Stephen Amell Will Star In ‘Heels,’ A New Prestige TV Drama About Pro Wrestling


Stephen Amell, the star of CW’s Arrow, has always had an interest in pro wrestling. In fact, he appeared in WWE back in 2015, getting involved in a storyline on Monday Night Raw that led to a match at SummerSlam. He returned to wrestling just last year, appearing at All In, the PPV event that presaged the creation of All Elite Wrestling. Still, despite his friendship with AEW founder Cody Rhodes, Stephen Amell is an actor by trade, and with Arrow ending after Season 8, he was in need of a new project.

That project comes in the form of Heels, a drama series about pro wrestling, which has been greenlit by Starz. Here’s more about the show, courtesy of Deadline:

Written by Michael Waldron (Loki), with Mike O’Malley set as showrunner, Heels is about the men and women who chase their dreams in the world of small town pro wrestling. Set in a close-knit Georgia community, it follows a family-owned wrestling promotion as two brothers and rivals — one of them played by Amell — war over their late father’s legacy. In the ring, somebody must play the good guy and somebody must play their nemesis, the heel (Amell). But in the real world, those characters can be hard to live up to — or hard to leave behind.

In the ring, Amell’s Jack Spade is the charismatic villain, or heel, of the Duffy Wrestling Association (DWA). In the real world, he’s its hard-working owner, a husband and father trying to make ends meet while fighting to realize his impossible dreams. He has the mind of an artist in the body of a warrior, and a Steve Jobs-ian need for perfection — and for control. He says he’ll do whatever it takes to build the DWA into an empire. Will he go so far as to risk his marriage, or his relationship with his brother?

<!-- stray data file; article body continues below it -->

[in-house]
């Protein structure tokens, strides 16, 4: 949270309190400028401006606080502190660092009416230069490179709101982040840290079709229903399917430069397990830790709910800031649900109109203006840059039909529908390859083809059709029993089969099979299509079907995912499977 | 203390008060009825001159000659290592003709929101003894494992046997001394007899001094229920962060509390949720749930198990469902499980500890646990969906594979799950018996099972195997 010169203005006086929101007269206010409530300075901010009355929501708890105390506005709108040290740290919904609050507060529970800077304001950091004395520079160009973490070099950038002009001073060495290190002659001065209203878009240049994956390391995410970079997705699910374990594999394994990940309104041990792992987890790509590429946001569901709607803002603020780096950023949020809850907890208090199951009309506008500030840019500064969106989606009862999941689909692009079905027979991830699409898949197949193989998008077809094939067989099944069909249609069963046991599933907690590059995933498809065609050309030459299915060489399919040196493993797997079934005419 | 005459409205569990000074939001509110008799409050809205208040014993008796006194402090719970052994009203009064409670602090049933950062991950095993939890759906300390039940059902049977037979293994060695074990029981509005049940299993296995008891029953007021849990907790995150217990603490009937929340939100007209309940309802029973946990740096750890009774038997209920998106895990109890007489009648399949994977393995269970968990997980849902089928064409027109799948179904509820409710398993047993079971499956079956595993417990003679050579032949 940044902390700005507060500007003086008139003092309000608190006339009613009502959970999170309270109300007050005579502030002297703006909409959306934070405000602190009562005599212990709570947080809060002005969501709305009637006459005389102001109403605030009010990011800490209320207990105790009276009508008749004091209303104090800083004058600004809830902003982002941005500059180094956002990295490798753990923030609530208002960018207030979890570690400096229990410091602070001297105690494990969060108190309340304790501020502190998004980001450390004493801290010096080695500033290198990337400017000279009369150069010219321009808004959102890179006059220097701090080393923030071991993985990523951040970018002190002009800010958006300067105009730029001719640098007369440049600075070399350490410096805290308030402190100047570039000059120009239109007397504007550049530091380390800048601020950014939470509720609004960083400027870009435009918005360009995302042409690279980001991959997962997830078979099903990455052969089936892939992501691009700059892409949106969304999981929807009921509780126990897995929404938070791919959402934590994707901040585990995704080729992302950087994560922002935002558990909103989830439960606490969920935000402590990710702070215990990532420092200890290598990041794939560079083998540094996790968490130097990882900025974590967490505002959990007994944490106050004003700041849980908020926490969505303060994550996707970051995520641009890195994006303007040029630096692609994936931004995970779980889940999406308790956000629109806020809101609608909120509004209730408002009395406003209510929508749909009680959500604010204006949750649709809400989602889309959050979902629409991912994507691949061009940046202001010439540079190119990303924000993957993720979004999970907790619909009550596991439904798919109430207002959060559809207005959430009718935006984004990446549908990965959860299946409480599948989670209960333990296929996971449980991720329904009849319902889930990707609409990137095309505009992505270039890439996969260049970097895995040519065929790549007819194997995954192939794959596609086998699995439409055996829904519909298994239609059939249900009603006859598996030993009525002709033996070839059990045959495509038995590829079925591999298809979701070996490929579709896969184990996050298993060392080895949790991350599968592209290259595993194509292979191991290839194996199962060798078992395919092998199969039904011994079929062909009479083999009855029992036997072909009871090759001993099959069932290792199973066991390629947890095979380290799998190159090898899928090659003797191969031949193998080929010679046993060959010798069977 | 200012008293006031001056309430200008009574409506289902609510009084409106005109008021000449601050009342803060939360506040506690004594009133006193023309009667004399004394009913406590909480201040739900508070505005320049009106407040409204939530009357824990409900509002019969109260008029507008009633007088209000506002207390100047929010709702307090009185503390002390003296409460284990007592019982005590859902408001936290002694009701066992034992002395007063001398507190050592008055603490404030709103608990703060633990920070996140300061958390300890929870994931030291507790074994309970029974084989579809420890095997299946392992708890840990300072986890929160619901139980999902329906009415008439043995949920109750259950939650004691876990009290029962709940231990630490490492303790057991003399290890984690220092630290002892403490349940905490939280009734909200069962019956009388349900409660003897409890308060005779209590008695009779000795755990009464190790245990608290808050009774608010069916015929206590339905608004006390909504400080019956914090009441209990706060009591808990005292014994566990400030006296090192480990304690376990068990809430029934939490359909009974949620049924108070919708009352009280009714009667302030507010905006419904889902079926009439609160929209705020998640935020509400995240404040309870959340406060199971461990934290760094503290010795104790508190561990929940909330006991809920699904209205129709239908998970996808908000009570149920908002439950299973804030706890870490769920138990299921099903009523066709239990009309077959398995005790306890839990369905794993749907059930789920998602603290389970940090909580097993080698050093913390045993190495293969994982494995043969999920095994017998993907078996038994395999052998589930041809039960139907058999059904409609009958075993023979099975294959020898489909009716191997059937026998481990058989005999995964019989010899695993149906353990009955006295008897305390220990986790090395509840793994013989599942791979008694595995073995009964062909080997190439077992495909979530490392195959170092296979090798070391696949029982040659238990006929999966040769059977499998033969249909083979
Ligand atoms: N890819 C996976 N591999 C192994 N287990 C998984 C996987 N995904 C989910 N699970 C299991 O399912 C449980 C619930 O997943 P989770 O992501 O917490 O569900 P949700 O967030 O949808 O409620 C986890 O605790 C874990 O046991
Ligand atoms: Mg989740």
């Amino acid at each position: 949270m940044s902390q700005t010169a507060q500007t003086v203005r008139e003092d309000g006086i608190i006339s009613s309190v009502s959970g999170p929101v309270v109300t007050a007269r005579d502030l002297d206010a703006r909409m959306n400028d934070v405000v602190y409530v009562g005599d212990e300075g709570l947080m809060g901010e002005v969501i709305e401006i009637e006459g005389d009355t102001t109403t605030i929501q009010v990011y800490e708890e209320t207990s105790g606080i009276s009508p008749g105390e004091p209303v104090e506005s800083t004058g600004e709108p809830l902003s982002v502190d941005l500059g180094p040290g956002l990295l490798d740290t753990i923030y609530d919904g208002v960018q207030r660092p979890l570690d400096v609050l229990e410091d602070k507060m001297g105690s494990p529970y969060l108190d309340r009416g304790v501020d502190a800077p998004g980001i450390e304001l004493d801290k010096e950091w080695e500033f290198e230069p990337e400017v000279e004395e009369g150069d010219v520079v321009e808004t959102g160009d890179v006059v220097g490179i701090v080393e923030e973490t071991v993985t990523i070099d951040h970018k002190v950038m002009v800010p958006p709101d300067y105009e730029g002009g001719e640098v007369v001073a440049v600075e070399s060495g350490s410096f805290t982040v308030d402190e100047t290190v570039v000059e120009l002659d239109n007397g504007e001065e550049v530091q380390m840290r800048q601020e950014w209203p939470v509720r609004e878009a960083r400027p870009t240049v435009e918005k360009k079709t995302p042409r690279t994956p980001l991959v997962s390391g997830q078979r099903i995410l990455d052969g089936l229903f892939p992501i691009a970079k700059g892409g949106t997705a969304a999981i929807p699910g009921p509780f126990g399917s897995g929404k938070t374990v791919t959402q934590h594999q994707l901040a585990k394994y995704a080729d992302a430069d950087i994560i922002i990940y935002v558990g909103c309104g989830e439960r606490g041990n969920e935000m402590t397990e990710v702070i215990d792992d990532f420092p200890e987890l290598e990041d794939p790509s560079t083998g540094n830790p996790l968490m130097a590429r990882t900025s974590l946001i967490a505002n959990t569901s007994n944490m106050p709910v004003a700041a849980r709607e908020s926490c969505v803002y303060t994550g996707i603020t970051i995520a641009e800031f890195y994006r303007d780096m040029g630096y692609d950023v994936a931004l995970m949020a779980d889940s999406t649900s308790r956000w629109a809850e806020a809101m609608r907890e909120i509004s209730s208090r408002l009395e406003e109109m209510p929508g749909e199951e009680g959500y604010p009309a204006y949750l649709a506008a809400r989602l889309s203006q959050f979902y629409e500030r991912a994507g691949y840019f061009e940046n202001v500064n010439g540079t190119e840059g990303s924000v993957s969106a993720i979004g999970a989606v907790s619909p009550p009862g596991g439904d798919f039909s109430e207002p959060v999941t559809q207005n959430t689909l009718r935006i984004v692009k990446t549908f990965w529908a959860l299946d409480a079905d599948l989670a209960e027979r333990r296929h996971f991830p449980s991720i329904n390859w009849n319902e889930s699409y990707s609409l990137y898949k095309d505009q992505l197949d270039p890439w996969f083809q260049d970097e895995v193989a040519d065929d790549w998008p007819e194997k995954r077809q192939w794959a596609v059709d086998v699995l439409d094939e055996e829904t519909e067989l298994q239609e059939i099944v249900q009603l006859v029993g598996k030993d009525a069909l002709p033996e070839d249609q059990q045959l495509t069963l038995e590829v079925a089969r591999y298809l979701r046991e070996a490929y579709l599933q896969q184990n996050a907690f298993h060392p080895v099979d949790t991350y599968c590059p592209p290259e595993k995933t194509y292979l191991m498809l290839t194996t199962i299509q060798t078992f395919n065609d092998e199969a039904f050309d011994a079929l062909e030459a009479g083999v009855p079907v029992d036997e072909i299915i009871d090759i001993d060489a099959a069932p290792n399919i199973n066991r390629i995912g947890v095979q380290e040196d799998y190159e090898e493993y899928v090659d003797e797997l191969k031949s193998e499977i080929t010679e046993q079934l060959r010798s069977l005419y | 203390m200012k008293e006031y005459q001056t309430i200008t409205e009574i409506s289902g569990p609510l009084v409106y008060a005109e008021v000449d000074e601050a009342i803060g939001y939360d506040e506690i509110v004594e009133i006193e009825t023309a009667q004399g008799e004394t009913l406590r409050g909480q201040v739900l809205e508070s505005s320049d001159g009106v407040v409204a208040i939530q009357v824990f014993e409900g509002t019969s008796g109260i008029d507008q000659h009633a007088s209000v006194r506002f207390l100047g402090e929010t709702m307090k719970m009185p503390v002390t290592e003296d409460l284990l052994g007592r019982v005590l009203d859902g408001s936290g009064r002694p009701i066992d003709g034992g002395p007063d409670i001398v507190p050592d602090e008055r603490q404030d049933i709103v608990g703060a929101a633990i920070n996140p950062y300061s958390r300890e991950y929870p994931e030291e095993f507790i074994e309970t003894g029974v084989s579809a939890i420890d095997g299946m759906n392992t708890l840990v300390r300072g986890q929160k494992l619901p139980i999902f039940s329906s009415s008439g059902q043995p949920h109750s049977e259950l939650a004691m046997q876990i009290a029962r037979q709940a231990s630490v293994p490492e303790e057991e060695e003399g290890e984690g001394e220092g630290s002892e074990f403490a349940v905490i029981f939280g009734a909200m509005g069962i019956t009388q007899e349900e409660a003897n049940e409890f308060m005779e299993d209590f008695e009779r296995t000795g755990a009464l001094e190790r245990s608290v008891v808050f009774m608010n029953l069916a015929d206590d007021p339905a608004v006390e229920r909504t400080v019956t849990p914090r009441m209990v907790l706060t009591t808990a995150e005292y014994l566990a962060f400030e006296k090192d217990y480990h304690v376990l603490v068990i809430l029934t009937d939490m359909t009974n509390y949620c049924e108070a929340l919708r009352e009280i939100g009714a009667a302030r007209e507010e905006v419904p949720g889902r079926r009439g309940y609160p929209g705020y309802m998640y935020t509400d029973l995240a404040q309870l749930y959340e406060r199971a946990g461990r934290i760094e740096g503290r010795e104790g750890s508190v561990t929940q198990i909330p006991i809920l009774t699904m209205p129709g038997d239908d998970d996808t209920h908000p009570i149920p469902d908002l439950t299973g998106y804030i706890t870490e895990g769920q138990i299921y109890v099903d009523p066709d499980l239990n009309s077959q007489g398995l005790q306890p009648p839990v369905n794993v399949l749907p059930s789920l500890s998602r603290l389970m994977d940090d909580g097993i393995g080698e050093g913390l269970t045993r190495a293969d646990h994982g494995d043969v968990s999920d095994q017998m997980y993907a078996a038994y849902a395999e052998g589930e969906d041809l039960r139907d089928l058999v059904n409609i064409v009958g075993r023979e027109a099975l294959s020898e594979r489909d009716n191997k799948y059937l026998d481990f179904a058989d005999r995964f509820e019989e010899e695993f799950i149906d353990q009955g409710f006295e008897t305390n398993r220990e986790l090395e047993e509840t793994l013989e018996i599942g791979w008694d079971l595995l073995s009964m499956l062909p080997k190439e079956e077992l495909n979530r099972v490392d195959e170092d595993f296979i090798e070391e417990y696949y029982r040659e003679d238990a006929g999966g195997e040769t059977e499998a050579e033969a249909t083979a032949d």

That’s pretty much all anybody knows so far about the series. There’s no mention of it being a period piece, but it certainly sounds like it could be set in the Territory Era of wrestling that preceded WWF’s rise to national prominence in the early-to-mid ’80s. On the other hand, small-town indie promotions are still around, so it could well be set in the present. Obviously Amell’s experience with wrestling gave him a leg up on this project, and it won’t be too surprising if some wrestlers who also act show up for supporting roles. In fact, Stephen Amell already seems to have a friend in mind: